Justice has already been denied before. Now with this Truth Commission—how independent could this body be when it is headed by a former Chief Justice who has been tainted, whether true or not, with allegations of disregarding the rule of law and misuse of the Judiciary Development Fund that prompted attempts to impeach him? The former Chief Justice was involved in the impeachment trial of Joseph Estrada and he had sworn Arroyo to the presidency in what many had thought was a violation of the Constitution. He also assumed the position of Philippine permanent representative to the United Nations without first being confirmed by the Commission on Appointments.
President Noynoy Aquino should have chosen someone without the stigma of previous allegations of improprieties and ties with the previous administration. There are a few good men and women still out there, with clear hearts and ideals, who could have easily championed Noynoy Aquino’s campaign promise to truly discover and reveal the previous government’s wrongdoings with the hope of achieving justice and reconciliation over the past.
The new president appears prone to repeat the same mistakes made by his mother, former President Corazon Aquino. After Ferdinand Marcos was ousted by people power in 1986 following almost two decades of corruption, plunder, abuse of power, and human rights abuses, the first directive issued by Cory Aquino when she took over the presidency was to provide immunity from prosecution to all Marcos officials and generals involved in human rights violations.
Cory Aquino rationalized her decision under the mantra of “justice with reconciliation.” But it was reconciliation with the oppressors, at the expense of the victims who have long been forgotten until today. Thousands of torture victims would later file a class suit against the Marcoses in Honolulu in order to get a conviction after the Cory Aquino government betrayed their cry for justice.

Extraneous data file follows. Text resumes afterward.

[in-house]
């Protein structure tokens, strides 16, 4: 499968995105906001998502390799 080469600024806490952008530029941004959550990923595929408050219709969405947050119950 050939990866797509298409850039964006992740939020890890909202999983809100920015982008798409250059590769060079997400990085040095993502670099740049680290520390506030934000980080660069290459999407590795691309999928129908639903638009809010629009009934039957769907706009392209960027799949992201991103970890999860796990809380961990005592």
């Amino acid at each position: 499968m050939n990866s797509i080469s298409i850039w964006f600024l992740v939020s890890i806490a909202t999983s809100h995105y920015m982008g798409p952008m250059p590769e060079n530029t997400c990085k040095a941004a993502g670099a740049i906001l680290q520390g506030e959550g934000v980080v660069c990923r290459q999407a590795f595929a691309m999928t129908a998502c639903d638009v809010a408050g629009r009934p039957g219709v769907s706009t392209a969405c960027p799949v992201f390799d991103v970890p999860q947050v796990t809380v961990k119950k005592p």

Justice with reconciliation rings hollow if the truth is revealed without punishment, especially when those guilty of corruption would continue to enjoy the bounties of their plunder.
Should this Truth Commission expand its work to include human rights violations, the search for the truth could be a benefit in itself. For instance, for the grieving widows and mothers of those who have disappeared and become victims of extra-judicial killings, knowing where their loved ones are buried is in itself a form of justice.
It would serve us well to refresh our memories that human rights violations during the martial law years remain unresolved. Until today, we have neither punishment nor truth. The justice system in the Philippines or any truth commission formed by the government has evaded this issue for so long and failed to render a true account of the tortures and killings that happened.
History also tells us that the quest for justice cannot entirely rest upon the shoulders of the government. Those who could be involved in the investigations are still entrenched in powerful positions in government, and should they ever cross the divide and cooperate, this present Truth Commission may grant them immunity from prosecution. The process defeats itself and self-destructs.
A better alternative is for the victims of human rights violations and those directly or indirectly affected by corruption, plunder and electoral fraud to take the matter into their hands and let justice bear upon the perpetrators.
Legitimate cases can be filed against Gloria Arroyo and her ilk. Let the collective will of the people restore the hope that this could be done.
The Truth Commissions that emerged from civil strife in South America, Africa and Asia during the 1970s were part of the healing process that aimed to bring closure to a period of repression and provide restorative justice to its victims and their families. Naturally, expectations were high but they were not generally met because of the lack of impartiality or independence of these commissions. As had happened in the Philippines after martial law, amnesty was given right away to the perpetrators at the expense of the victims.
The philosopher George Santayana once wrote that those who cannot remember the past are condemned to repeat it. President Noynoy Aquino’s present Truth Commission is likely to suffer a similar fate. This could be Noynoy Aquino’s personal struggle to come to terms and reconcile with the past, but at a heavy price of denying justice to the victims.